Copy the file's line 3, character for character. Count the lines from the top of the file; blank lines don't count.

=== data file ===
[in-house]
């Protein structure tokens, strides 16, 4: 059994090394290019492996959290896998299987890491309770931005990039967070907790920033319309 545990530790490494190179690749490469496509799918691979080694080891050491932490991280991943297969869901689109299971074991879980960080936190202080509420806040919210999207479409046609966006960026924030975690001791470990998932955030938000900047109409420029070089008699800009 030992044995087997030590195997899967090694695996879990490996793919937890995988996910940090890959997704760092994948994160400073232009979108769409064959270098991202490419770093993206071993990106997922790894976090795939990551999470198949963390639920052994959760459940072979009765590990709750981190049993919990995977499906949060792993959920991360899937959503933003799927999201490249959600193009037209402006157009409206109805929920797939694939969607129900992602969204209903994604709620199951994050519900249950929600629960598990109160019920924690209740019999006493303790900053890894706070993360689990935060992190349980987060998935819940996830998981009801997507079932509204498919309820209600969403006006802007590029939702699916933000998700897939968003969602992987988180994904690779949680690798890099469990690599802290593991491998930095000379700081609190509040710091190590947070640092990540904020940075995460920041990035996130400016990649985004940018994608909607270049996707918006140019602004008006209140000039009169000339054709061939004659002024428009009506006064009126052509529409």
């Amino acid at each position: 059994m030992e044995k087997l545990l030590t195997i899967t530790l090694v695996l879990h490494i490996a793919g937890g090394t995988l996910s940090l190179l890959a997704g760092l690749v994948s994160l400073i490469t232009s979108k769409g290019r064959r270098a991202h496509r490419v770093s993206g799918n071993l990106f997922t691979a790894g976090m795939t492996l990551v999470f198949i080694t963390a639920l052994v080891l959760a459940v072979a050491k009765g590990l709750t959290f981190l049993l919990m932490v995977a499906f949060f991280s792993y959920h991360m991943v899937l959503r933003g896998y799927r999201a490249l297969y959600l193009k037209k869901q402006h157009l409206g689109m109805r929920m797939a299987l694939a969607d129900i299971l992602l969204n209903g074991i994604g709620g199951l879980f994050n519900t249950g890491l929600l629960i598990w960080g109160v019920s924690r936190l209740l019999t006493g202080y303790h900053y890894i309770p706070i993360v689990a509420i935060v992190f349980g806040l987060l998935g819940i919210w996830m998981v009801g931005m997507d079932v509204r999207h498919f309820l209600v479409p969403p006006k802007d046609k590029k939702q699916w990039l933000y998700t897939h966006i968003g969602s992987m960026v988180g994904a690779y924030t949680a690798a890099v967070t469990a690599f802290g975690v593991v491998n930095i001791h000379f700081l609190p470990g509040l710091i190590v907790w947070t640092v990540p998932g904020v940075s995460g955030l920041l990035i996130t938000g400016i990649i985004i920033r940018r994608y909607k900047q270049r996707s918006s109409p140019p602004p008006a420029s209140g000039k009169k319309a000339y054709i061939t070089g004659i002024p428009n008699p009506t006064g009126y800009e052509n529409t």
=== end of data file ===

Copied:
């Amino acid at each position: 059994m030992e044995k087997l545990l030590t195997i899967t530790l090694v695996l879990h490494i490996a793919g937890g090394t995988l996910s940090l190179l890959a997704g760092l690749v994948s994160l400073i490469t232009s979108k769409g290019r064959r270098a991202h496509r490419v770093s993206g799918n071993l990106f997922t691979a790894g976090m795939t492996l990551v999470f198949i080694t963390a639920l052994v080891l959760a459940v072979a050491k009765g590990l709750t959290f981190l049993l919990m932490v995977a499906f949060f991280s792993y959920h991360m991943v899937l959503r933003g896998y799927r999201a490249l297969y959600l193009k037209k869901q402006h157009l409206g689109m109805r929920m797939a299987l694939a969607d129900i299971l992602l969204n209903g074991i994604g709620g199951l879980f994050n519900t249950g890491l929600l629960i598990w960080g109160v019920s924690r936190l209740l019999t006493g202080y303790h900053y890894i309770p706070i993360v689990a509420i935060v992190f349980g806040l987060l998935g819940i919210w996830m998981v009801g931005m997507d079932v509204r999207h498919f309820l209600v479409p969403p006006k802007d046609k590029k939702q699916w990039l933000y998700t897939h966006i968003g969602s992987m960026v988180g994904a690779y924030t949680a690798a890099v967070t469990a690599f802290g975690v593991v491998n930095i001791h000379f700081l609190p470990g509040l710091i190590v907790w947070t640092v990540p998932g904020v940075s995460g955030l920041l990035i996130t938000g400016i990649i985004i920033r940018r994608y909607k900047q270049r996707s918006s109409p140019p602004p008006a420029s209140g000039k009169k319309a000339y054709i061939t070089g004659i002024p428009n008699p009506t006064g009126y800009e052509n529409t």